Honey bees are not cold-weather flyers. Their muscles seize up if they get too cool. When this happens, the result is the stuff of nightmares--a bee may be alive and otherwise healthy while she lays on the cold ground unable to move herself to warmer climes. (Gen X'ers may recall Metallica's horrifying video for the song "One.") She'll ultimately succumb to the cold unless the weather quickly changes in her favor.
Beekeepers usually espouse 50° as the minimum temperature a bee will venture outside the hive, and that's not entirely untrue because 50° is the lowest temp in which a bee can fly for prolonged periods. But we've all seen bees flying on days when it wasn't 50° and wondered why they weren't following the rules we gave them.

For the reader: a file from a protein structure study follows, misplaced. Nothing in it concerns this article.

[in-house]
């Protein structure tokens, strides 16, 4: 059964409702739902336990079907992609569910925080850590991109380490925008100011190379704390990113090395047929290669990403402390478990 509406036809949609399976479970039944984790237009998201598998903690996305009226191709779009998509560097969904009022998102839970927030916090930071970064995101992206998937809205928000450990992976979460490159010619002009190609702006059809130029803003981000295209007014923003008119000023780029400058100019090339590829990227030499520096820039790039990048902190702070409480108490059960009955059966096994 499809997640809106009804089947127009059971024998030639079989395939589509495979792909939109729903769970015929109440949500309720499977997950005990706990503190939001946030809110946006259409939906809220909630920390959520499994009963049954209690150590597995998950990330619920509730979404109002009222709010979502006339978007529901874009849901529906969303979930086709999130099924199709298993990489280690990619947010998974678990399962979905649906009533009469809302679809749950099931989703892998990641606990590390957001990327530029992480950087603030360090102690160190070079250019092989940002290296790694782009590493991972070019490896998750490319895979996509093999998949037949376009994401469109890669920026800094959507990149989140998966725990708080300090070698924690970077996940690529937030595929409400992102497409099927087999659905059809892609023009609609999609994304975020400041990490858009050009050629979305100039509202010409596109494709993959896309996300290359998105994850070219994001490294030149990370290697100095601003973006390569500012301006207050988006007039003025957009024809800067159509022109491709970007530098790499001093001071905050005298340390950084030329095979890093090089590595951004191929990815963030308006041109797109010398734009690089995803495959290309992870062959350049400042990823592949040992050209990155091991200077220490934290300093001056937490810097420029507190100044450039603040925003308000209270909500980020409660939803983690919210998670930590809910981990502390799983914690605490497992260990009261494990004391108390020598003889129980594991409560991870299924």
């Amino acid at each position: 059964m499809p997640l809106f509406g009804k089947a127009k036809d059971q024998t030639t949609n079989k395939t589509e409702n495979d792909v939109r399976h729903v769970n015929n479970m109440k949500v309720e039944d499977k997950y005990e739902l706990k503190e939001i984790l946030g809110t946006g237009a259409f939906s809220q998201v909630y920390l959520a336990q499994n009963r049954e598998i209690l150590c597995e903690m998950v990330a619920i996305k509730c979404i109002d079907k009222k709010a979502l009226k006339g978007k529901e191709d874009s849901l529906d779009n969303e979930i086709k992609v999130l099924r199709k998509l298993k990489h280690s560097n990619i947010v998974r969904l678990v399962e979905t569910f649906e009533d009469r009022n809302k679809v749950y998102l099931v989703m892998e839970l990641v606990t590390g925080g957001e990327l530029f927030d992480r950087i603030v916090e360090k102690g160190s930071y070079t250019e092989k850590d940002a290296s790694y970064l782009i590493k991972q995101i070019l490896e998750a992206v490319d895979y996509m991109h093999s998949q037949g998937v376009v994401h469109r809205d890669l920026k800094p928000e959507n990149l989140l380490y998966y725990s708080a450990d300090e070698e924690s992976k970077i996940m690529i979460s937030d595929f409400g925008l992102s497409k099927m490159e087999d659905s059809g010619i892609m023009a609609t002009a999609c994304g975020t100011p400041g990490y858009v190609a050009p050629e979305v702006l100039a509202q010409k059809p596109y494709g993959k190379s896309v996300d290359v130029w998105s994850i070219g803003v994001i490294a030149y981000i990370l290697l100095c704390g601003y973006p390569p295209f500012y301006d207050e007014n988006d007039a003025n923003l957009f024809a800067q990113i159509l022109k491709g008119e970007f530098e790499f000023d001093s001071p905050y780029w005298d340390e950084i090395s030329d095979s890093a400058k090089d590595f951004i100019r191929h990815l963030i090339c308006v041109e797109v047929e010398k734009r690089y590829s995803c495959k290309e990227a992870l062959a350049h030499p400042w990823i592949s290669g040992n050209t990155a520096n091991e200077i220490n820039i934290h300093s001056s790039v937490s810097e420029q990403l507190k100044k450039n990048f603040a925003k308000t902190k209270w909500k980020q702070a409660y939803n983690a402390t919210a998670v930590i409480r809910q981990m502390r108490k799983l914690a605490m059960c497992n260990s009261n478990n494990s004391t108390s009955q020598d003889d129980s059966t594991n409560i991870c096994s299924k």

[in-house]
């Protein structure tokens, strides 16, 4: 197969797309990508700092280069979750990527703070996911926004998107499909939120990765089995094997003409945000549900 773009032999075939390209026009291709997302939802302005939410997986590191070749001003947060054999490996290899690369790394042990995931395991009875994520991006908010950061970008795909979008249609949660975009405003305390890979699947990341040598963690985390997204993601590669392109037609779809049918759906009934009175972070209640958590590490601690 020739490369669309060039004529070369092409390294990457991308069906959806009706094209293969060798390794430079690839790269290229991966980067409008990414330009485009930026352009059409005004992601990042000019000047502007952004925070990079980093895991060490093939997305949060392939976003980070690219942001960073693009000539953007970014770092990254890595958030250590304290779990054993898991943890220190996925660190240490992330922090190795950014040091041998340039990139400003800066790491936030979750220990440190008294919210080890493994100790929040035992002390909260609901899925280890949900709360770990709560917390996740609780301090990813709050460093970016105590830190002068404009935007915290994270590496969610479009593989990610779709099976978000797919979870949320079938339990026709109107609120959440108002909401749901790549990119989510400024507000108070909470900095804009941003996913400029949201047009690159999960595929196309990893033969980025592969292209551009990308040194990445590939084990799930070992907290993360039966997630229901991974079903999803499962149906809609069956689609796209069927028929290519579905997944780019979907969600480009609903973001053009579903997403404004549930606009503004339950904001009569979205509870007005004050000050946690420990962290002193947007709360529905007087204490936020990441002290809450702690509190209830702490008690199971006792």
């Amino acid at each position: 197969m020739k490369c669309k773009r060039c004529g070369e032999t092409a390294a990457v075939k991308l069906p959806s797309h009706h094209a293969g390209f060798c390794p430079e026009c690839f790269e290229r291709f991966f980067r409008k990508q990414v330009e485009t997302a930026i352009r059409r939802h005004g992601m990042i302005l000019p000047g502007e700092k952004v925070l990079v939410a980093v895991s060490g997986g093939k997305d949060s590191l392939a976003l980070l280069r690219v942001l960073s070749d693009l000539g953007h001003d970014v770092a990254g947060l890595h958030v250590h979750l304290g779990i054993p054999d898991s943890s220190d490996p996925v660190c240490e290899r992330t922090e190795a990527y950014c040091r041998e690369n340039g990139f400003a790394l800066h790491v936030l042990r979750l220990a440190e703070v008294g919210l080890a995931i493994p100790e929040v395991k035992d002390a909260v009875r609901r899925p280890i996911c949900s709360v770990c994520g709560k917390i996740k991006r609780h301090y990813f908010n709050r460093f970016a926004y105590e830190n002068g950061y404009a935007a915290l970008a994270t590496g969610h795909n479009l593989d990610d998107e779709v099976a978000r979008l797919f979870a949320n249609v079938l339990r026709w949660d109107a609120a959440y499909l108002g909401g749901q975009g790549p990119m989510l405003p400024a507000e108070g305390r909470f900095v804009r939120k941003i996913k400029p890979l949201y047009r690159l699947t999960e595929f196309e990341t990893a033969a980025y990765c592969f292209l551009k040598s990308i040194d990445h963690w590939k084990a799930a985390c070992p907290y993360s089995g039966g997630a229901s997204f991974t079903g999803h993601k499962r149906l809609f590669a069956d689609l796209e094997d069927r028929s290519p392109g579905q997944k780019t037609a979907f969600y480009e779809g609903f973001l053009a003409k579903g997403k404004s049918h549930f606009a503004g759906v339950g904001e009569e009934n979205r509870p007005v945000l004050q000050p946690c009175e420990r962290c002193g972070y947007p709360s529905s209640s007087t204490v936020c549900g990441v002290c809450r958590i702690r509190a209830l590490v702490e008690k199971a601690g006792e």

Enter an article in the January 2018 American Bee Journal titled "Cold Flying Foragers: Honey Bees in Scotland Seek Water in Winter." It's the most interesting bee-related article I've read for months, and it explains how bees thermoregulate their thorax temperatures to make flight under 50° possible (but only for short distances). I've spent so much time thinking about this new information that I decided to make it part of a beekeeping display at an upcoming festival. The picture above is the visual aid I made to spawn discussion with festival attendees. I hope you find as insightful and fascinating as I do.